As we approach Memorial Day, we do well to remember that memory is not just a comforting nostalgia, but a way of knowing who we are, of connecting with God and others. Many of us, immersed in counseling lingo, know the dangers of forgetting. We know by now that we cannot know who we are without knowing from where we’ve come. We know that trauma will never heal as long as it is locked deep within us. We know that we cannot progress or grow as long as we refuse to take inventory of our mistakes and poor past habits. We know we cannot begin to imagine steps of reconciliation as long as we ignore or deny the wrongs in our past. Memory is a teacher, a revealer, a guide for every day that follows.
Memory certainly can be constructive and healing, but the work of today is not to tell us to take our medicine, nor to remember in order to stay out of trouble. Instead, this Memorial Day I hope to ring the bell of memory again for beauty, as an act of worship, and maybe of resistance. I am arguing we should not face memories because they otherwise haunt us, but because in our memories we find our very selves; in remembering, we tap into the eternal hint God placed within us at our forming. Remembering resists mortality and reverses erasure.
Walter Benjamin was a Jewish German philosopher and thinker about culture and literature who fled Hitler’s growing Nazi hatred in the 30s. He died along the way when he thought his escape had been blocked, committing suicide. Thankfully, among other ideas he left us the legacy of the notion of Messianic time. For Benjamin, a powerful connection—one that overcomes the limits of mortal humanity—occurs when a community beholds a piece of art or beauty together. Making a memory collaboratively with others somehow crosses the boundaries of space and time that isolate us. Messianic time is felt and tapped into when a collective experience is shared. When a moment is held among people together, it is so powerful that an atemporal connecting occurs across time; for Benjamin, past, present and future merge into the shared moment.
The bonds of mortality, of our own sad stuckness in temporality, are tight indeed. How can we practice remembering in a way that catches a glimpse of Messianic time? Frederick Buechner, a writer and priest, is helpful here as he reminds us that first our memories must be spoken. In speaking of a hard and never talked about past memory of loss, he found hope in words, asserting, “Words are so much a part of what we keep the past alive by, if only words to ourselves.” We must learn to face our memories and also learn to speak them. Tell yourself the story of you. The stories that shape and impact and make you. Remember them to yourself, with images, yes, but also with words. When we speak such words, we offer ourselves the chance to re-remember the ideas that helped shape us, putting ourselves together again.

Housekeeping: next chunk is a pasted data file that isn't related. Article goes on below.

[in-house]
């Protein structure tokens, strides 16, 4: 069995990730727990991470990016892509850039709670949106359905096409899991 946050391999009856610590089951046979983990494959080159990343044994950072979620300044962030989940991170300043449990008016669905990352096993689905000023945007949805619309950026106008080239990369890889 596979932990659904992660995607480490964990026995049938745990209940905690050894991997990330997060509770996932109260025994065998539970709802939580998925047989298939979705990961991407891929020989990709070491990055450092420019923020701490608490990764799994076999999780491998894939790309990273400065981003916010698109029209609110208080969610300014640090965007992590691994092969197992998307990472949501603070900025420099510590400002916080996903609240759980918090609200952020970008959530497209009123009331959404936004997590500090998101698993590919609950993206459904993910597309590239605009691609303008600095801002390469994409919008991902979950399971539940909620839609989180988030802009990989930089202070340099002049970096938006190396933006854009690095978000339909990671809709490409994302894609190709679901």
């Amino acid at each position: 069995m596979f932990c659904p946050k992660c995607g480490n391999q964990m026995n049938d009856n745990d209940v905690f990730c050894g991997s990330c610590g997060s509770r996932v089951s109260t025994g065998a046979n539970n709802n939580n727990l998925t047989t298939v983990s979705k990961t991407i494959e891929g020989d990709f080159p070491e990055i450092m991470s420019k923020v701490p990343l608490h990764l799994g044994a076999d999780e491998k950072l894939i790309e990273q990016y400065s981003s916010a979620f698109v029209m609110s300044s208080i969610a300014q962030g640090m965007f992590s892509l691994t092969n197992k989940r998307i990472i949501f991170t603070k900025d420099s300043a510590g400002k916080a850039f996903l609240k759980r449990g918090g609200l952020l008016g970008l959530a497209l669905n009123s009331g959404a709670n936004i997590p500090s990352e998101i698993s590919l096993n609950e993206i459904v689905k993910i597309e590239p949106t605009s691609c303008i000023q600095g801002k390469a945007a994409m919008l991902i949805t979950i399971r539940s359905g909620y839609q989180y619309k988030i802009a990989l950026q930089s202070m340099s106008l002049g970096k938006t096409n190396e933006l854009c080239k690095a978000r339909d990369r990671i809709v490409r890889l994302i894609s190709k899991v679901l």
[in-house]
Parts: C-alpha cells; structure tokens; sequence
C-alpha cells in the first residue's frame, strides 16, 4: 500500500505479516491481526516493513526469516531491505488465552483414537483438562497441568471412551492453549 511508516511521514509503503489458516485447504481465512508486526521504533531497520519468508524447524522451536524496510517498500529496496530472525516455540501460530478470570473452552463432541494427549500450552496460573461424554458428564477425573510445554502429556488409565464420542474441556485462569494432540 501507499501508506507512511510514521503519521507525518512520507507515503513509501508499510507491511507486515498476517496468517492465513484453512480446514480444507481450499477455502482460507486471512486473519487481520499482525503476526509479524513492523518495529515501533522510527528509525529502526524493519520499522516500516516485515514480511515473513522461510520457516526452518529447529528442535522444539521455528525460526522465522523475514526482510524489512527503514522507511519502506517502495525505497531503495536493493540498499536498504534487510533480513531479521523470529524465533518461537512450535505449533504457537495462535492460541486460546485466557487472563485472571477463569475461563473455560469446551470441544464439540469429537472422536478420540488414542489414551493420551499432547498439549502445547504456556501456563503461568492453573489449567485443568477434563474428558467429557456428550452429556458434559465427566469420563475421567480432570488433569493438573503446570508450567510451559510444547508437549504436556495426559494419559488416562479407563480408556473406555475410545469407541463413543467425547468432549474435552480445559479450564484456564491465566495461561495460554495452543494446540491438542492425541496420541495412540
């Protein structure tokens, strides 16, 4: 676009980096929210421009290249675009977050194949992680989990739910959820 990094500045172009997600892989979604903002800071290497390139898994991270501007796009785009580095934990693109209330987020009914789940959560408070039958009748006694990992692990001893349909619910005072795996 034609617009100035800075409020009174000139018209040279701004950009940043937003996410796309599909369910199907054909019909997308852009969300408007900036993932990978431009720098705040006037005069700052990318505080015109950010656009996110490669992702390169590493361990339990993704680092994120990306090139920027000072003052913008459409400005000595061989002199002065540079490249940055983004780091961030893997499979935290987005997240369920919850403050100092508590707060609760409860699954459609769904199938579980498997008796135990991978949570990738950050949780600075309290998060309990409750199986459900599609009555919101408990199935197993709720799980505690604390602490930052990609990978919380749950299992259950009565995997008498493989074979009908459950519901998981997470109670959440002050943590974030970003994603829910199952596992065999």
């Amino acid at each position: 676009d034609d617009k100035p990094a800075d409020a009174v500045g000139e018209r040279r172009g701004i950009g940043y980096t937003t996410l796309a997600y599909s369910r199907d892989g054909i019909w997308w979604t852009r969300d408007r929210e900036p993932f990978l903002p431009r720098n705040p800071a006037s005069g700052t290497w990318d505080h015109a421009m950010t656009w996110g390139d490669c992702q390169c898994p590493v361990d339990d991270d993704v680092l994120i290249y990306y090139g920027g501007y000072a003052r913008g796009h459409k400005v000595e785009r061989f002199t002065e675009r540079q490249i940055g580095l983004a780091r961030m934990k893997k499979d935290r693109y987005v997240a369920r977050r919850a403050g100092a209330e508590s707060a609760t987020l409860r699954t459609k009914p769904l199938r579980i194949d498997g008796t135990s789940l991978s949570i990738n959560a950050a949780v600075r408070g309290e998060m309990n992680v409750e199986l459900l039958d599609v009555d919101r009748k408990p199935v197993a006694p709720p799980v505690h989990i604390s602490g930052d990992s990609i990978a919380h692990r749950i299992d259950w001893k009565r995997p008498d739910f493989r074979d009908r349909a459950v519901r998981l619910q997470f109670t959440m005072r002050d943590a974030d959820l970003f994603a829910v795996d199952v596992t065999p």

Buechner argued that speaking memories into the present keeps those we have lost alive, but I think it helps us stay alive too. As a follower of Christ I believe I was made with God’s imprint. The God in me elevates and expands my most painful limits, giving me tastes of the eternal in precious, restorative glimpses. I have to struggle and grieve and fight against my own imprisonment in linear time. I am neither eternal nor God, and am thus limited to live one day at a time, leaving the past, and memories of those I knew in the past, behind.
This is mostly true, but I think memory is a beautiful, outrageous, God-sized loop hole in my prison of time. One of the pathways to Messianic time, to God’s eternally connected temporality, is memory. Buechner puts it this way: “Maybe the most sacred function of memory is just that: to render the distinction between past, present, and future ultimately meaningless; to enable us at some level of our being to inhabit that same eternity which it is said that God himself inhabits.” What if remembering the past lifts us out of linear time and instead gives us a taste of the eternal, where all time is simultaneous?
This Memorial Day, indulge in remembering. Take some time to re-member yourself—to put yourself back together—by telling the stories of the people and encounters that continue to shape you. Take a morning to marvel at how close you can be to those you have lost when you remember them. Give your private memories words, and tell stories about the people you have loved and love still. Keep them alive with your laughter, and revel in the Messianic time that allows you to walk with them, to hear their voices, and to sense the embrace of God, again.